Bengaluru: So far 10 people who came of Karnataka from the UK recently have tested positive for COVID-19, said Karnataka Health Minister K Sudhakar on Friday. Also Read - No Evidence: South Africa Rejects Claim Its Coronavirus Strain More Dangerous Than UK Variant

Their samples have been sent for genetic sequencing to find out whether they have been infected with the new coronavirus strain that has been detected in the UK. Also Read - New Coronavirus Strain More Deadly, to Cause More Deaths: Study

“Among the UK returnees according to information I have about 10 people have tested positive, all their samples have been sent to NIMHANS, two to three days are required for genetic sequencing, once that (report) is out we will get to know whether it is the second strain, and accordingly we will follow necessary procedures for treatment,” he said. Also Read - New Coronavirus Strain: Genome Sequencing Takes 24 Hours to Detect Mutant Variant, Says CSIR Chief

The Karnataka Health Minister said, things relating to this new coronavirus strain were still being studied and according to initial studies the variant of South African origin was more intensive than the one found in the UK.

“Based on the final reports we get, we will take necessary steps. Have trust in the government, before taking any decision we think hundred times. Protecting the health of the people is our main priority,” he added.

The Minister had recently said that about 2,500 people have come to the state from the UK from November 25 to December 22 in two flights-Air India and British Airways that operate, and efforts were on to trace, monitor their health and subject them to tests.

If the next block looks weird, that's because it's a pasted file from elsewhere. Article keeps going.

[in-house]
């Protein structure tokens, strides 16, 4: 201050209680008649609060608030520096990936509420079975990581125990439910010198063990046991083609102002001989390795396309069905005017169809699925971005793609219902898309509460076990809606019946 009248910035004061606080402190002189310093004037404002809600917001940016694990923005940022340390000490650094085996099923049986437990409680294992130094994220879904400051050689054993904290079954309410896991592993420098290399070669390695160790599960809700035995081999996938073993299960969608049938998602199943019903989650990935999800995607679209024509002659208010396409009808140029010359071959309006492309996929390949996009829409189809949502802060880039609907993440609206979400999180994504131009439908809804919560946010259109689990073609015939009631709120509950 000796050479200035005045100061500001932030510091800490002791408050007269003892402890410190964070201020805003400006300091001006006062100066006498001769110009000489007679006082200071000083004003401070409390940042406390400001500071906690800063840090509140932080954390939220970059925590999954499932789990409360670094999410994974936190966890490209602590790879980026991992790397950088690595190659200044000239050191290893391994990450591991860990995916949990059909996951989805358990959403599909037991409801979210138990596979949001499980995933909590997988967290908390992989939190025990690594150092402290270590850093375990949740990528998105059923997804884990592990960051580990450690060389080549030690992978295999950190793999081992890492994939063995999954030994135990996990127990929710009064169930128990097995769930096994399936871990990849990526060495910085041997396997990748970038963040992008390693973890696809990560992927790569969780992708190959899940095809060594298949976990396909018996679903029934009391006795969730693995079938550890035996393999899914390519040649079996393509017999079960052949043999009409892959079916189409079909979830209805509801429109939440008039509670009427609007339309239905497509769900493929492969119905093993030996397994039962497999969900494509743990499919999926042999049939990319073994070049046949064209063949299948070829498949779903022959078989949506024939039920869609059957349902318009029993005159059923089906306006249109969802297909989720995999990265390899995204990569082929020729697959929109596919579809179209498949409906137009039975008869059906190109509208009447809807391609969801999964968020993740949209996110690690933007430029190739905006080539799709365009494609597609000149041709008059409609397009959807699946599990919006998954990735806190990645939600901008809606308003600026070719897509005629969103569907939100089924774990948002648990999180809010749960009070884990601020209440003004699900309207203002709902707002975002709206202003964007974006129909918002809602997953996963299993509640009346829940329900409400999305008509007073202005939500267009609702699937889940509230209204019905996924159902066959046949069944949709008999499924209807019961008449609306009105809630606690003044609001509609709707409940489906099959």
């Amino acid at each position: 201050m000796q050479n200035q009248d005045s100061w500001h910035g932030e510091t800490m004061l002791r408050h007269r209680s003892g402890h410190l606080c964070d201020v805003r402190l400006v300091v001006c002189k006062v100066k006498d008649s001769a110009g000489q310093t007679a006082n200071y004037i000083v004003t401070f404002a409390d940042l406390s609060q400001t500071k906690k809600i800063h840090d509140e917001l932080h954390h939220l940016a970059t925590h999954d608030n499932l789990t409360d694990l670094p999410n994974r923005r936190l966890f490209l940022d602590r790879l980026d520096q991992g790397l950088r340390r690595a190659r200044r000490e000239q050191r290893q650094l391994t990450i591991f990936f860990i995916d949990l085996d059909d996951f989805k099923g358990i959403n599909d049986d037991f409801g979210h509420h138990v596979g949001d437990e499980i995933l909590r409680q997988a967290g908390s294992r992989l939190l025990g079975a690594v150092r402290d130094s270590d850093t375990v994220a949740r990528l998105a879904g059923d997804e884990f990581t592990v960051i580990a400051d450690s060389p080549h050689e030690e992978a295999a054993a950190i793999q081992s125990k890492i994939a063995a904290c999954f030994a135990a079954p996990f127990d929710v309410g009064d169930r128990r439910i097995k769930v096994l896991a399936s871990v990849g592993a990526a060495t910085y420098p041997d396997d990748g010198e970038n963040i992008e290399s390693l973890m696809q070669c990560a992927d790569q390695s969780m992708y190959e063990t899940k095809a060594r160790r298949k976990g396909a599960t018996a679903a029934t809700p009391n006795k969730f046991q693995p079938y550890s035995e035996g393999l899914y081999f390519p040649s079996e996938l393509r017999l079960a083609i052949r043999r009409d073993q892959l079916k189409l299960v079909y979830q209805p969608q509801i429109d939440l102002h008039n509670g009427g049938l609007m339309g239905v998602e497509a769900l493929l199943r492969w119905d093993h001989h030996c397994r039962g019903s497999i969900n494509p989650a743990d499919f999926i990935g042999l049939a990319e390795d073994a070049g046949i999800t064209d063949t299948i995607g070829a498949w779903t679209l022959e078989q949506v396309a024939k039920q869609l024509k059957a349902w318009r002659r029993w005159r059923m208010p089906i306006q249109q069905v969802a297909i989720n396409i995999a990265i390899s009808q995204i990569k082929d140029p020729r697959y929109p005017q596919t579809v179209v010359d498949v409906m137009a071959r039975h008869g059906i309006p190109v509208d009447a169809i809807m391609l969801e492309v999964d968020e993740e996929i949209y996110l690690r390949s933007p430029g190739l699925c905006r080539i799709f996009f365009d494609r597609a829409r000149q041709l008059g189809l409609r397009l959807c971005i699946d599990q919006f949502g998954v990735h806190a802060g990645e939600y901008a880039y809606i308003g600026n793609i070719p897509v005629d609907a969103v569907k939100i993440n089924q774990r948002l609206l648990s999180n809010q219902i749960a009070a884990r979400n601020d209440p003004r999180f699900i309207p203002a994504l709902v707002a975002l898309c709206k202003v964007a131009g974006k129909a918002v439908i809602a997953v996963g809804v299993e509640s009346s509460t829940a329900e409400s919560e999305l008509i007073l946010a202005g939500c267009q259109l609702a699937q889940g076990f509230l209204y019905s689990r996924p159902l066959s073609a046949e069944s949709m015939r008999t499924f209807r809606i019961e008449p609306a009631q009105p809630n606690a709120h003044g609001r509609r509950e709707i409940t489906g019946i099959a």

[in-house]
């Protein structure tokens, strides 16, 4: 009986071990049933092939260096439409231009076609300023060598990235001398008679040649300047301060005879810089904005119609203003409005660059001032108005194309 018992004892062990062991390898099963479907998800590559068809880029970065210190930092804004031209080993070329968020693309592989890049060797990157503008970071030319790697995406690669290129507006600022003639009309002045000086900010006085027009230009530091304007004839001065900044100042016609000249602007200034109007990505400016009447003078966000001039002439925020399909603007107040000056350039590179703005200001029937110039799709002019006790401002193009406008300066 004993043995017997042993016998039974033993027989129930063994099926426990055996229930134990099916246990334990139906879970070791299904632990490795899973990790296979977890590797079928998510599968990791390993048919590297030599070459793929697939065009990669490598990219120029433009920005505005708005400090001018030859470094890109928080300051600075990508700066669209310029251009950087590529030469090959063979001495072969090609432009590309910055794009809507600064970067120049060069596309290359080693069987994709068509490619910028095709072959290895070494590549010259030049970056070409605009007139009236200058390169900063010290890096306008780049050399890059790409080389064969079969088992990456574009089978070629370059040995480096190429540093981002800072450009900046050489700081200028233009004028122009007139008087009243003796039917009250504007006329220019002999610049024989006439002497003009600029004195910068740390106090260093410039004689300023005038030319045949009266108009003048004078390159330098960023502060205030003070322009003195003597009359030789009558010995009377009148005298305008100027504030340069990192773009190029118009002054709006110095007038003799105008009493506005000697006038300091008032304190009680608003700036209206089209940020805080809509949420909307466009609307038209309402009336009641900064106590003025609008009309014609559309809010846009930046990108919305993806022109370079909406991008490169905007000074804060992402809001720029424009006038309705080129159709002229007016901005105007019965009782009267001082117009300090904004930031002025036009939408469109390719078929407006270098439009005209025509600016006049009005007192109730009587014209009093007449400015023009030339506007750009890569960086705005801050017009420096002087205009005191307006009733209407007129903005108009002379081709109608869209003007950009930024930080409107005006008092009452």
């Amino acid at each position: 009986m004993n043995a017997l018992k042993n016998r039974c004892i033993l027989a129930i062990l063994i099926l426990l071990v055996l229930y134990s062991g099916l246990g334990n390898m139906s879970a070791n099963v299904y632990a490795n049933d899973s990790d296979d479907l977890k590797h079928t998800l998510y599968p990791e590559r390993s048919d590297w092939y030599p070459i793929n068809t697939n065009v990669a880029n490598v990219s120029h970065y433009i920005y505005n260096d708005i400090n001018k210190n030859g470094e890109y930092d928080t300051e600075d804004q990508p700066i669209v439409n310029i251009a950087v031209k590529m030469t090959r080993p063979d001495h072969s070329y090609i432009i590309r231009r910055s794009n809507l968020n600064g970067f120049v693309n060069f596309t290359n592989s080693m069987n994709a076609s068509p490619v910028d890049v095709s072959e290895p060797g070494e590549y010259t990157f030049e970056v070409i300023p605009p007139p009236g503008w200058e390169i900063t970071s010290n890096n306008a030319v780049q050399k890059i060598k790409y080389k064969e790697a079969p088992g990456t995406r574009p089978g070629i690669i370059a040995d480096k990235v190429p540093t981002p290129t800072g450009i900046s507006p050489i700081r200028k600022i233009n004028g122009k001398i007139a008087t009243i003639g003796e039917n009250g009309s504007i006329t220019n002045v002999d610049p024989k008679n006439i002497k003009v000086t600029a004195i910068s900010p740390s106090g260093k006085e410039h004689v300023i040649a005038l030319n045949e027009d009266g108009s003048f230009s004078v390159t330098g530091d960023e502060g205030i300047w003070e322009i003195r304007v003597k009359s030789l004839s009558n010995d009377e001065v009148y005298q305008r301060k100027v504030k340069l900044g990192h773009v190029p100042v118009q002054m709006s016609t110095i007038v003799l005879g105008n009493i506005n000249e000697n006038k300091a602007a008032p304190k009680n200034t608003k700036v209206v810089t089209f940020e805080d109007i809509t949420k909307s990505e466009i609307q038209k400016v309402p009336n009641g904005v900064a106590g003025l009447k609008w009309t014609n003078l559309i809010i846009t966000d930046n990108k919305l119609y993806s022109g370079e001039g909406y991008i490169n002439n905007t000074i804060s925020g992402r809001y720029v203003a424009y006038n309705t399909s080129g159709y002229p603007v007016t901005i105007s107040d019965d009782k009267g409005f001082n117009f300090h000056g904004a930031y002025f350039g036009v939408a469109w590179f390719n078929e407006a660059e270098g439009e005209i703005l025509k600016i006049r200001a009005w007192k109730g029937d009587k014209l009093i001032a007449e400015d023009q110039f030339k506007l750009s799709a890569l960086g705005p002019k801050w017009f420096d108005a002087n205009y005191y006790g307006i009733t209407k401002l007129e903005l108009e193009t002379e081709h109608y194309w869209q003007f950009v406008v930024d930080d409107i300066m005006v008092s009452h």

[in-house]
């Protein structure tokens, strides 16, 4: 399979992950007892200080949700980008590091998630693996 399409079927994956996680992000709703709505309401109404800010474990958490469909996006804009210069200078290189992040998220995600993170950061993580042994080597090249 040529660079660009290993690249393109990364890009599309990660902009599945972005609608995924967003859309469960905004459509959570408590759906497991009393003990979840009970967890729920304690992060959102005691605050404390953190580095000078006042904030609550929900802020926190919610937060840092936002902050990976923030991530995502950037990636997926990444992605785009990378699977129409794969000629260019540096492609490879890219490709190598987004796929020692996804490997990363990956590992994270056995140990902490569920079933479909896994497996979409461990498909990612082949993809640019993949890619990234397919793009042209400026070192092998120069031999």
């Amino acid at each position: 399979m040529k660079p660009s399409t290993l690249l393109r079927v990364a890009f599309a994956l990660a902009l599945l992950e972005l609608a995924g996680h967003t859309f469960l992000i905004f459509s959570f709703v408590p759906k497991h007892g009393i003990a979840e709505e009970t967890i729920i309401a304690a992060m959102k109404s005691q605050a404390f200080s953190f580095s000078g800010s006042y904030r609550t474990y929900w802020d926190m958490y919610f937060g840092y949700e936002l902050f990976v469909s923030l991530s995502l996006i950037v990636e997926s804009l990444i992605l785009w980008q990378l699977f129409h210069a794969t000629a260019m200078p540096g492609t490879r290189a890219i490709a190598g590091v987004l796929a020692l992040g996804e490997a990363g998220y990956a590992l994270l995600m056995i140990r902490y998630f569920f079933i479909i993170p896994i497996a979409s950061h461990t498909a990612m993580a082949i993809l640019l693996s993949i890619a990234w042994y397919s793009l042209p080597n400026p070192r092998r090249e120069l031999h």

The state government had announced to impose night curfew amid concerns over a new COVID-19 variant spreading in the UK, but on Thursday it decided to withdraw the curfew just six hours before it was to kick in, amid opposition from various quarters including opposition parties and a section of media.

Trying to defend the decision to impose night curfew, Sudhakar said, closure of economic activities will cause loss to the government too, despite that the administration had decided to go ahead with the measure keeping in mind the public health.

“Is it not the duty of the government to remind people about following rules and guidelines in the given situation,” he asked.

Apparently several ministers in the cabinet were also unhappy with the move to impose night curfew and had expressed apprehensions about it helping in containing the virus spread, considering curfew timing was between 11 pm to 5 am.

Responding to criticism against the government, the minister pointed out that this is the very government that has achieved the recovery rate of 97.5 per cent, brought down fatality rate to 1.22 per cent.

“There is a lockdown in the UK, since 20 days there has been night curfew in Germany are they dumb? …we have not taken any political decision so far, Technical Advisory Committee consisting of public health experts were consulted before taking decision including on this (night curfew),” he said.

The decision to impose curfew after 11 pm was taken keeping in mind the public interest so as to insure that normal life is not affected, Sudhakar said, adding “almost all our festivals this year were celebrated in a simple way, but outrage was expressed against this night curfew as though it was necessary for youth have to have fun or party during the new year.”

“I have seen comments of some opposition leaders, if something happens, they will be responsible,” he said, adding the media should also remember that the government takes decisions responsibly in public interest.